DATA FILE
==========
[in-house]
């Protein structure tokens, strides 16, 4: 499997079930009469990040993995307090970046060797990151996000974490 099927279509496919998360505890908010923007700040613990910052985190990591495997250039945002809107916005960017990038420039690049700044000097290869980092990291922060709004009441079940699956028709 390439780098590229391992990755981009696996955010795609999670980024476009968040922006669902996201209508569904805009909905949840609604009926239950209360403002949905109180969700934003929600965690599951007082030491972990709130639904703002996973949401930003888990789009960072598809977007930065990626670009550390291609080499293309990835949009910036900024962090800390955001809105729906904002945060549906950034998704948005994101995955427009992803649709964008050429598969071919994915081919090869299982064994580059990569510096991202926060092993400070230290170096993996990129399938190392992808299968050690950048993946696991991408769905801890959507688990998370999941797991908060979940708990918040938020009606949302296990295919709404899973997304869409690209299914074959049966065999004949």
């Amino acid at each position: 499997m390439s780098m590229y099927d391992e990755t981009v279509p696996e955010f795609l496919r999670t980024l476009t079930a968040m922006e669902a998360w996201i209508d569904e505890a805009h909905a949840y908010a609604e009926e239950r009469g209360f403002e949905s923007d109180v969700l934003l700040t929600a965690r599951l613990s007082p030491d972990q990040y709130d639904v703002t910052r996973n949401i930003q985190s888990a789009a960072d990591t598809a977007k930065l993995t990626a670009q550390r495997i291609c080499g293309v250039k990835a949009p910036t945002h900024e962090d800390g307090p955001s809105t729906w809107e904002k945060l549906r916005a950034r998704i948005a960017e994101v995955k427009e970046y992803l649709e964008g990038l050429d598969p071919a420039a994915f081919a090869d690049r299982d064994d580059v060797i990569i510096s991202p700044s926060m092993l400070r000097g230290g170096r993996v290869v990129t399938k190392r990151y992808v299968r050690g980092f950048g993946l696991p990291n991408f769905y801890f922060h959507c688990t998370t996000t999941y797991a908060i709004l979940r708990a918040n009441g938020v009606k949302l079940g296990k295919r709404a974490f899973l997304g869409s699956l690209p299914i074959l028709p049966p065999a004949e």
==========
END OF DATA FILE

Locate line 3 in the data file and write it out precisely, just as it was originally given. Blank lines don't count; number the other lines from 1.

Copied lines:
């Amino acid at each position: 499997m390439s780098m590229y099927d391992e990755t981009v279509p696996e955010f795609l496919r999670t980024l476009t079930a968040m922006e669902a998360w996201i209508d569904e505890a805009h909905a949840y908010a609604e009926e239950r009469g209360f403002e949905s923007d109180v969700l934003l700040t929600a965690r599951l613990s007082p030491d972990q990040y709130d639904v703002t910052r996973n949401i930003q985190s888990a789009a960072d990591t598809a977007k930065l993995t990626a670009q550390r495997i291609c080499g293309v250039k990835a949009p910036t945002h900024e962090d800390g307090p955001s809105t729906w809107e904002k945060l549906r916005a950034r998704i948005a960017e994101v995955k427009e970046y992803l649709e964008g990038l050429d598969p071919a420039a994915f081919a090869d690049r299982d064994d580059v060797i990569i510096s991202p700044s926060m092993l400070r000097g230290g170096r993996v290869v990129t399938k190392r990151y992808v299968r050690g980092f950048g993946l696991p990291n991408f769905y801890f922060h959507c688990t998370t996000t999941y797991a908060i709004l979940r708990a918040n009441g938020v009606k949302l079940g296990k295919r709404a974490f899973l997304g869409s699956l690209p299914i074959l028709p049966p065999a004949e």